Are Irises the perfect perennial?

My Mum received a little Iris in a pot – so beautiful and delicate, but had no plant tag to identify the variety. I went online and saw a myriad of plants, so of course, I had to find out more. Apparently they’re one of the easiest perennials to plant and grow in a sunny garden!

Is it a bulb or a rhizome? Both – but depends on the variety! I’m going to talk about two varieties which are the most common and simple to grow – Iris reticulata and Iris germanica.

Please note, the whole plant is toxic, so do NOT eat them.

iris bulbs and purple iris reticulata flowers

Iris reticulata are bulbs and come in many colours, from icy pale blues to vibrant purples. The best time to sow them is in the autumn (from September to mid November) in the front of a border or a pot. They grow to around 15cm tall and flower early in the year – January-February timeframe.

iris germanica rhizome and flowers

Iris germanica are often called Bearded Irises and are really easy to grow and maintain. They’re rhizomes (rather than bulbs) and are called bearded iris because of their distinctive flowers which have upright petals called “standards” and cascading petals called “falls”. Running down the centre of each fall is a “beard” that resembles a furry caterpillar.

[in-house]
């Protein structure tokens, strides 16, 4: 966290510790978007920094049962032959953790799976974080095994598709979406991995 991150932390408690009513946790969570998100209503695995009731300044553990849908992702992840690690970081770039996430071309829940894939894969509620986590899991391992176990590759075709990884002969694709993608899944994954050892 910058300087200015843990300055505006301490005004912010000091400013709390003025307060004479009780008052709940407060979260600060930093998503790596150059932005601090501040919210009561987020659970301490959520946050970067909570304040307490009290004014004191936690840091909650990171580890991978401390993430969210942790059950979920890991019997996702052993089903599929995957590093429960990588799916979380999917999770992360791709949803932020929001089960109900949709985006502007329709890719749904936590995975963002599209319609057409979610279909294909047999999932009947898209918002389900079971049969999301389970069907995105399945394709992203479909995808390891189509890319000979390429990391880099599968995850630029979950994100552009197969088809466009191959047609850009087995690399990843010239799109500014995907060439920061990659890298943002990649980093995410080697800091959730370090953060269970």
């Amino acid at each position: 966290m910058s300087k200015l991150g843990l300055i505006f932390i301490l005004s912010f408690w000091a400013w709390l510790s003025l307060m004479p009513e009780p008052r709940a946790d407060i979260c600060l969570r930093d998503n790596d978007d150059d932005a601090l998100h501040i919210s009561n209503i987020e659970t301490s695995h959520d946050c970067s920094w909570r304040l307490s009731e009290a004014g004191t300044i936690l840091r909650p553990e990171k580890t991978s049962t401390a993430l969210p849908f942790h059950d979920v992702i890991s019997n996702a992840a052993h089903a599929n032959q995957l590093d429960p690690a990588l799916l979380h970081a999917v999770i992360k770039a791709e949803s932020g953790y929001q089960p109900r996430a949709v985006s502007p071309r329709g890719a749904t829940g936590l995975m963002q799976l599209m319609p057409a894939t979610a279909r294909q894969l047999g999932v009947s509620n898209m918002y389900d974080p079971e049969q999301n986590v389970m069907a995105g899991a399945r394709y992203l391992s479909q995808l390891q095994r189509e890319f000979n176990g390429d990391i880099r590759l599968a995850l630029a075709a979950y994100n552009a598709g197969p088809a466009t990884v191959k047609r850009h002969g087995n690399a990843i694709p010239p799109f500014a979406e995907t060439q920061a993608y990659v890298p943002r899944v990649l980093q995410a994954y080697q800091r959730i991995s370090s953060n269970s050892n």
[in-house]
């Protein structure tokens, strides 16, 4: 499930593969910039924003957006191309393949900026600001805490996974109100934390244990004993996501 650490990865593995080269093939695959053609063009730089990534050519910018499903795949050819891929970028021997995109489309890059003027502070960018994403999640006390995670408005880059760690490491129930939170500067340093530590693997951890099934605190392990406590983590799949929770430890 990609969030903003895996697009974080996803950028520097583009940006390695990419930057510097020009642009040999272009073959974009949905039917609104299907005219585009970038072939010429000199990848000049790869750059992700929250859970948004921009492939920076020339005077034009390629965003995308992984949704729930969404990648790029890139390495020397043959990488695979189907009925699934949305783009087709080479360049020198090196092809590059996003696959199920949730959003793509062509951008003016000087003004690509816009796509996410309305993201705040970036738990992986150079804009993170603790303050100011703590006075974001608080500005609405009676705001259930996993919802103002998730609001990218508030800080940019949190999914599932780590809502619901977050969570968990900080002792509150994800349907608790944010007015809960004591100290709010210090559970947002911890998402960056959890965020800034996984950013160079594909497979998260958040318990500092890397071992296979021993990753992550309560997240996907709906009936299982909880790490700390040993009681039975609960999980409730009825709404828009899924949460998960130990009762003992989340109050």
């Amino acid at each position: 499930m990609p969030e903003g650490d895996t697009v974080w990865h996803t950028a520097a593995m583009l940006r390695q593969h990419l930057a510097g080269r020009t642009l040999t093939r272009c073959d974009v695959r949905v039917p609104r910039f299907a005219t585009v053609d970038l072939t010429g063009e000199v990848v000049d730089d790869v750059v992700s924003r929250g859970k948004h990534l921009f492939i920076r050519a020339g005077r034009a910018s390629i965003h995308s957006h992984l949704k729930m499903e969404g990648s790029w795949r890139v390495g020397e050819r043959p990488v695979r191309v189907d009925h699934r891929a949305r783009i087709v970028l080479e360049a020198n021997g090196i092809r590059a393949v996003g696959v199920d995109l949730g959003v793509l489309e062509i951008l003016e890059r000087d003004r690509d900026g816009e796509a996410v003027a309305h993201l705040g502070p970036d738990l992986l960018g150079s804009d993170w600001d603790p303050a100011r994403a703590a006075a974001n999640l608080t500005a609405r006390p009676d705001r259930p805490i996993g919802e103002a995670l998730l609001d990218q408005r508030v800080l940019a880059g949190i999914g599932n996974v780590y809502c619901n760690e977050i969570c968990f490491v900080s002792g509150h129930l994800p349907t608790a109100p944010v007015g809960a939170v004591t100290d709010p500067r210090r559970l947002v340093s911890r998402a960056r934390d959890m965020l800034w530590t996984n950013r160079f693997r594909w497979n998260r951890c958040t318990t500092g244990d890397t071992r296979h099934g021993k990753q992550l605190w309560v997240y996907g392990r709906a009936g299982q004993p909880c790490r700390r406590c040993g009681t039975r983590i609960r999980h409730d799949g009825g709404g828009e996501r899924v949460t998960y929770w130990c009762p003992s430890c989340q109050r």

The best time to plant the rhizome is in late summer. They can grow between 60-90cm tall depending on the variety.

Plant shallowly with the upper part of the rhizome sitting on the surface of the soil in a sunny position in moist but well drained soil, After planting remove the uppermost third of the leaves to protect against wind-rock. Remove the stems after flowering from the base as this will concentrate the plant’s energy into producing new rhizomes.

It’s important to plant the rhizome in full sun (at least 6- 8 hours a day) to ensure they stay dry (and don’t rot) plus they need enough light to encourage the flowers to bloom.

What flowers go well with Irises?

If you’re wondering what to grow with your Irises, it really depends on your colour scheme.

For a complimentary colour scheme (colours on the opposite side of the colour wheel.) try Euphorbia with its acid green flowers. It packs quite a punch!

acid green euphorbia and purple irises

For a harmonious colour scheme (colours that sit beside each other on the colour wheel.) like the Mediterranean style Bronze Fennel and Alliums. Which is a much softer and calmer vibe.

iris and alliums in a Mediterranean style garden

Iris Ikebana Style

Here’s my effort at creating a flower arrangement Ikebana style. This is a Japanese style of arranging flowers. In this photo, it’s a small shallow dish with a metal frog to hold the flowers and leaves in place.

iris ikebana style flower arrangement

I like this style as it’s really simple but effective way to show off the beauty of single blooms. Great for flowers that have got blown over by the wind and means you gain a few more days to enjoy them.

Here’s the same pot but using Cosmos, Alchemilla mollis and poppy seed heads

cosmos ikebana style flower arrangement